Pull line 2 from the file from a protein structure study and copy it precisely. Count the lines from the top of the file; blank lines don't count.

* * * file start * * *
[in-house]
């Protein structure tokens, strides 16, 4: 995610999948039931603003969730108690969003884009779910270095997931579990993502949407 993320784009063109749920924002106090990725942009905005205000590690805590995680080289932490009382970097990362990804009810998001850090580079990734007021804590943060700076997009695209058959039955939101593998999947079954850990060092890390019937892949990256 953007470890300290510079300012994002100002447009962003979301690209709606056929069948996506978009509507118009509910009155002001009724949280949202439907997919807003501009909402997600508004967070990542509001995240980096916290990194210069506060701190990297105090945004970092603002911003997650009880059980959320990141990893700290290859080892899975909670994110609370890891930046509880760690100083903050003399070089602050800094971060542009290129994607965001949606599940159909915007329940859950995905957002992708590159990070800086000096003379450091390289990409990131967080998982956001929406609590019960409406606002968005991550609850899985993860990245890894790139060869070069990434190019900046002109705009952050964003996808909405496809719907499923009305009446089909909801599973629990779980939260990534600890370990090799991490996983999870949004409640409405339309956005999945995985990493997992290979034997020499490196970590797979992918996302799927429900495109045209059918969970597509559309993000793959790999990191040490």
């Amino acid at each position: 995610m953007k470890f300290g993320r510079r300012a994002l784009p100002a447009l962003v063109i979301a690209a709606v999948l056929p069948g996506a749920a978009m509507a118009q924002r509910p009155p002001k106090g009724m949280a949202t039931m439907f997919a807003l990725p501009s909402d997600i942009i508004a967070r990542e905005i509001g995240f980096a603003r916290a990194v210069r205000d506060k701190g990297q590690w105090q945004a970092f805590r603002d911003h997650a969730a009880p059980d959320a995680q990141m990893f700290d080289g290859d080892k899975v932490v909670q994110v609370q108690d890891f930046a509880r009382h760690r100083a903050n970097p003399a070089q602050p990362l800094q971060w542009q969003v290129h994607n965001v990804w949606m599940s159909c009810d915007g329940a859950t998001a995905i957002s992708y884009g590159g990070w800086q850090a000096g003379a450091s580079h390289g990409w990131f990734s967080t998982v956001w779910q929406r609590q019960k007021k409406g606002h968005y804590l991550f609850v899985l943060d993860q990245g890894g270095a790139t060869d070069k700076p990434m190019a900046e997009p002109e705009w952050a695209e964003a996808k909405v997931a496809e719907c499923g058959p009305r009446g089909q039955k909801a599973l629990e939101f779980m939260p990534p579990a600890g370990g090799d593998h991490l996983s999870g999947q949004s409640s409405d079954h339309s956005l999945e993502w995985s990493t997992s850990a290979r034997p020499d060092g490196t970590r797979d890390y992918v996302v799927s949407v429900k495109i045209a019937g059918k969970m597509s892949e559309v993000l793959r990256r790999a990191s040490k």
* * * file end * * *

């Protein structure tokens, strides 16, 4: 995610999948039931603003969730108690969003884009779910270095997931579990993502949407 993320784009063109749920924002106090990725942009905005205000590690805590995680080289932490009382970097990362990804009810998001850090580079990734007021804590943060700076997009695209058959039955939101593998999947079954850990060092890390019937892949990256 953007470890300290510079300012994002100002447009962003979301690209709606056929069948996506978009509507118009509910009155002001009724949280949202439907997919807003501009909402997600508004967070990542509001995240980096916290990194210069506060701190990297105090945004970092603002911003997650009880059980959320990141990893700290290859080892899975909670994110609370890891930046509880760690100083903050003399070089602050800094971060542009290129994607965001949606599940159909915007329940859950995905957002992708590159990070800086000096003379450091390289990409990131967080998982956001929406609590019960409406606002968005991550609850899985993860990245890894790139060869070069990434190019900046002109705009952050964003996808909405496809719907499923009305009446089909909801599973629990779980939260990534600890370990090799991490996983999870949004409640409405339309956005999945995985990493997992290979034997020499490196970590797979992918996302799927429900495109045209059918969970597509559309993000793959790999990191040490």